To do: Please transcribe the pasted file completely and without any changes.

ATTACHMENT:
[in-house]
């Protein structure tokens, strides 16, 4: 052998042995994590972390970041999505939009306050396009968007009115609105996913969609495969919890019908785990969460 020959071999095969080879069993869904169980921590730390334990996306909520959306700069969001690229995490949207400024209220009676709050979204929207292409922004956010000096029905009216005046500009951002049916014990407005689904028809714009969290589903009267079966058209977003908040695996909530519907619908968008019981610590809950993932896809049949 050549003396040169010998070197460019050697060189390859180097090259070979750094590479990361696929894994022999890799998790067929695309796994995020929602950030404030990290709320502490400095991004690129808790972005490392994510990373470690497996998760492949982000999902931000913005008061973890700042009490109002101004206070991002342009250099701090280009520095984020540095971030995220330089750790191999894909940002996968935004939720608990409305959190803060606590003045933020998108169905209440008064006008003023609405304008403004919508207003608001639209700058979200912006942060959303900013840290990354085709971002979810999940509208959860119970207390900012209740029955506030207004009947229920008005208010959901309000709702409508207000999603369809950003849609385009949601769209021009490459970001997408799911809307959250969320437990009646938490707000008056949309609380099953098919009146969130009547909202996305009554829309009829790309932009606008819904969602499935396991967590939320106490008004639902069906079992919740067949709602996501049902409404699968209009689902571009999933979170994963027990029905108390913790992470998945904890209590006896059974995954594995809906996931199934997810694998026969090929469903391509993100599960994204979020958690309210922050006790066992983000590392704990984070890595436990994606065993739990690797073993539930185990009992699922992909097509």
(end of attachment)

[in-house]
């Protein structure tokens, strides 16, 4: 052998042995994590972390970041999505939009306050396009968007009115609105996913969609495969919890019908785990969460 020959071999095969080879069993869904169980921590730390334990996306909520959306700069969001690229995490949207400024209220009676709050979204929207292409922004956010000096029905009216005046500009951002049916014990407005689904028809714009969290589903009267079966058209977003908040695996909530519907619908968008019981610590809950993932896809049949 050549003396040169010998070197460019050697060189390859180097090259070979750094590479990361696929894994022999890799998790067929695309796994995020929602950030404030990290709320502490400095991004690129808790972005490392994510990373470690497996998760492949982000999902931000913005008061973890700042009490109002101004206070991002342009250099701090280009520095984020540095971030995220330089750790191999894909940002996968935004939720608990409305959190803060606590003045933020998108169905209440008064006008003023609405304008403004919508207003608001639209700058979200912006942060959303900013840290990354085709971002979810999940509208959860119970207390900012209740029955506030207004009947229920008005208010959901309000709702409508207000999603369809950003849609385009949601769209021009490459970001997408799911809307959250969320437990009646938490707000008056949309609380099953098919009146969130009547909202996305009554829309009829790309932009606008819904969602499935396991967590939320106490008004639902069906079992919740067949709602996501049902409404699968209009689902571009999933979170994963027990029905108390913790992470998945904890209590006896059974995954594995809906996931199934997810694998026969090929469903391509993100599960994204979020958690309210922050006790066992983000590392704990984070890595436990994606065993739990690797073993539930185990009992699922992909097509």